Uncertainty grips Devils in the modern world

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Lou Lamoriello (right) has had a devil of time assembling a Stanley Cup contender in the hard salary cap era and his last choice for head coach, John MacLean (left) proved to be disastrous. (Bill Kostroun/AP)


By Stu Hackel

This might be the week that the New Jersey Devils hire a new head coach. Then again, maybe not. As with most things surrounding the Devils, little is clear and little is known. They are starting their development camp today (which was not even mentioned this morning the team's website, but is now) and that may inhibit GM Lou Lamoriello from selecting someone to head up the coaching staff this week. Or not.

Some big names are running the Devs' prospects through their drills. Larry Robinson is conducting the workouts with Scott Stevens and Adam Oates among those assisting. None of them are expected to become the team's next head coach. But at one time or another almost everyone else you can imagine has been rumored to get the NHL's last remaining vacancy -- Mike Keenan, Ken Hitchcock, Guy Carbonneau, Michel Therrien, Craig MacTavish, Craig Ramsay, Mike Haviland, Kirk Muller, Mark Crawford, Bob Hartley, Mike Eaves. But most of them have denied that they're in the running or they discouraged speculation in some way, leaving the impression that none will be Lou's guy.

Lamoriello is sometimes formulaic with his coaching choices (NHL-experienced, defense-oriented, frequently with a Montreal connection) and sometimes not  (John MacLean, for example, but that had its own sad inevitability about it). His choices almost always surprise -- so, is a fourth term for Jacques Lemaire, who professed he was too old at 65 to continue after last season, really out of the question? I am, however, going to discount the dream I had on Saturday night that Lou was considering former Montreal Expos and San Francisco Giants manager Felipe Alou. That would be a bit too surprising, if only because Felipe is even older than Lemaire.

For years, Lamoriello was praised as perhaps the NHL's best GM as he put a competitive, championship-caliber team together through cunning moves while keeping his player expenditures relatively low, an impressive achievement in the pre-cap era. But he has had a hard time adjusting to the hard cap. Post-lockout, Lamoriello appears uncertain how to manage the Devils, as the Ilya Kovalchuk deal showed and continues to show. And after the departures and retirements of so many of his best players from the Stanley Cup era, Lou hasn't done well assembling a team that can succeed under the "new rules."

Lamoriello also faces a difficult negotiation with Zach Parise, a player New Jersey really has to hold on to if it hopes to become a playoff contender again. Over the weekend, Parise told Rich Chere of The Newark Star-Ledger that he'd accept a one year deal with the Devils to avoid arbitration, but the Devs really have to get him on a long-term contract or they're likely to lose him as a UFA next summer, so that idea is not going to work for them. The Kovalchuk contract, an ongoing nightmare for the Devils, makes finding cap space and money for Parise problematic. And, as Tom Gulitti of The Bergen Record suggested over the weekend, the lack of stability behind the bench could make Parise balk at committing to the team.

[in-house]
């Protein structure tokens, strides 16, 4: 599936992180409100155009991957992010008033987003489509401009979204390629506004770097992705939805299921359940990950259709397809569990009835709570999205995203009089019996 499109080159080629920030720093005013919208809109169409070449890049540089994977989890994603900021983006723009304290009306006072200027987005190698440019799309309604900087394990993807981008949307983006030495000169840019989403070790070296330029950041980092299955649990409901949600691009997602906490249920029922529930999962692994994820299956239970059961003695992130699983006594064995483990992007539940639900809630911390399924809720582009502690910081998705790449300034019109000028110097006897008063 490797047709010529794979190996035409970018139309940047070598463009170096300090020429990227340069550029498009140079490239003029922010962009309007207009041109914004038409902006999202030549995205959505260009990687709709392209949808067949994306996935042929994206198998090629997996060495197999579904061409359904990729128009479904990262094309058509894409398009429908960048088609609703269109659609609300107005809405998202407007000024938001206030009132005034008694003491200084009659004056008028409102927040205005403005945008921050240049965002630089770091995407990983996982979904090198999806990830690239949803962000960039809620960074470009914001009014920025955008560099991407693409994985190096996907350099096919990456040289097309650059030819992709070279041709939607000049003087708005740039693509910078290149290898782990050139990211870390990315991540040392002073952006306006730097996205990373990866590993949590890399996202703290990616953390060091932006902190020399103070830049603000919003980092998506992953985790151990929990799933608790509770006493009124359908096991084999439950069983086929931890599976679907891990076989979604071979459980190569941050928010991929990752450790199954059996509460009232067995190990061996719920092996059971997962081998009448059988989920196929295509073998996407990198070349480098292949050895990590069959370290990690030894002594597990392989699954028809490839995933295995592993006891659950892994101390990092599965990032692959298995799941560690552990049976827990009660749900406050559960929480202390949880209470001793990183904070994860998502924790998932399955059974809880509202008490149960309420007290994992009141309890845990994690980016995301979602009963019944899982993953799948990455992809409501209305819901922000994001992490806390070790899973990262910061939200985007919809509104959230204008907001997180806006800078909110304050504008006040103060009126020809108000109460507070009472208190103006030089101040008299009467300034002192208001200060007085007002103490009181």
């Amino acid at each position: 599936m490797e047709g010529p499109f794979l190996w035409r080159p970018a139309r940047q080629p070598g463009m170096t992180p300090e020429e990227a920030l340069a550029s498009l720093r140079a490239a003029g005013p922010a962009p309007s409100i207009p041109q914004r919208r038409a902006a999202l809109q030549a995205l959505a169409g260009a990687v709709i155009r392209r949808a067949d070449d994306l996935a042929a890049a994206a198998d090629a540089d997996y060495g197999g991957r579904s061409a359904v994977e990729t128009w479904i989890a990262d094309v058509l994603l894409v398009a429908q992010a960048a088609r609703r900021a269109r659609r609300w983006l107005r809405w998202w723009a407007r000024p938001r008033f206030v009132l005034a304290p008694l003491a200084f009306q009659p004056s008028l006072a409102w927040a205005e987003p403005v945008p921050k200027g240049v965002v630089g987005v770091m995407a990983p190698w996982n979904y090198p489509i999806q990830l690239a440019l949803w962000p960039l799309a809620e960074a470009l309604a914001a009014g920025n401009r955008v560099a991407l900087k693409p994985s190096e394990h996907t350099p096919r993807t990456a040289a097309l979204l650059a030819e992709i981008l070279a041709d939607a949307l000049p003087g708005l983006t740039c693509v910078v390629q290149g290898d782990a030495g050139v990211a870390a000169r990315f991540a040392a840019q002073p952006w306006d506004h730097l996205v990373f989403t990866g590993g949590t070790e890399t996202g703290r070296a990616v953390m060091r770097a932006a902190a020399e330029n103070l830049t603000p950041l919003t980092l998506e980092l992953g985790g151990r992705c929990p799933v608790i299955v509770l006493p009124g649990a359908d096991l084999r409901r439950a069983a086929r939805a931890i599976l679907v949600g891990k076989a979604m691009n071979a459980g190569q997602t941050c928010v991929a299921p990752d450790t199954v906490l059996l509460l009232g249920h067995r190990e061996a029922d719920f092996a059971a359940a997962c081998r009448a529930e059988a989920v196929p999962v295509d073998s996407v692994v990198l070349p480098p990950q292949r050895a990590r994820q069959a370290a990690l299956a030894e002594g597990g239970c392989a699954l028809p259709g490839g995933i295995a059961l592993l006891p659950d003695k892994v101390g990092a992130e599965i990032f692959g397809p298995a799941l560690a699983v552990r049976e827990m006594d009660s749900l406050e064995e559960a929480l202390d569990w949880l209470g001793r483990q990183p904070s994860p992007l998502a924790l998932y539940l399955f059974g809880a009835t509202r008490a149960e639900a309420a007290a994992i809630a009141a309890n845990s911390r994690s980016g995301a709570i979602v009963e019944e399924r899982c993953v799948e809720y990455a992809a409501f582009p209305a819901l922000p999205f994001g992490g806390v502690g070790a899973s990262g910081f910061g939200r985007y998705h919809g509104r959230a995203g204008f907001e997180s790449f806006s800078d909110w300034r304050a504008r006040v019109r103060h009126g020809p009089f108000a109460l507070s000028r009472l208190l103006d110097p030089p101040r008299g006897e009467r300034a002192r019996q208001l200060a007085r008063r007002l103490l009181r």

The Devs didn't really want to be in this predicament. When Lamoriello hired Brent Sutter in 2007, he probably hoped to have a good long run with the dour Albertan behind the bench. But two years later, Sutter begged out, claiming homesickness and family separation, and took the Flames job a couple of weeks later from his brother Darryl, then Calgary's GM. Since then, Lamoriello has patched things with two terms of Lemaire sandwiched around MacLean's tenure, which was aborted after only 33 games and running afoul of Kovalchuk.

One supposes that Lou is taking his time to get this one right. If he's going to follow the trend of recent NHL head coaching hires, he won't be picking a recycled NHL bench boss. During the last few years, clubs have largely sought new faces and new choices.

The latest hires are all from that cut: In May, the Panthers picked Kevin Dineen, coach of the Sabres' farm team in Portland, Maine. In June, the Stars hired their AHL coach, Glen Gulutzan; the Wild picked Mike Yeo, a former Penguins assistant who turned around Minnesota's Houston AHL team last season; the Senators brought in Paul MacLean, most recently a Red Wings assistant, but he's been coaching almost everywhere since he retired as a player 20 years ago; and the Jets tapped Claude Noel, a minor league coach since 1990, who had a three-year NHL coaching stint under Hitchcock in Columbus and replaced him as head coach for 24 games in 2010.

A few of the names mentioned in connection with the Devils fit that profile. Eaves has been a very successful head coach at the University of Wisconsin plus an NHL assistant and head coach of the US National Team at the World Junior Championships. Many observers have also speculated that Muller, a former Devs captain, was in line for the job (although his close relationship with ex- teammate MacLean made him loathe to accept the gig if Lamoriello ever offered it). Muller had a highly praised run as a Canadiens assistant coach before the Predators hired him last month as head coach for their AHL Milwaukee team.

But at the moment, whoever is on Lamoriello's radar is under everyone else's.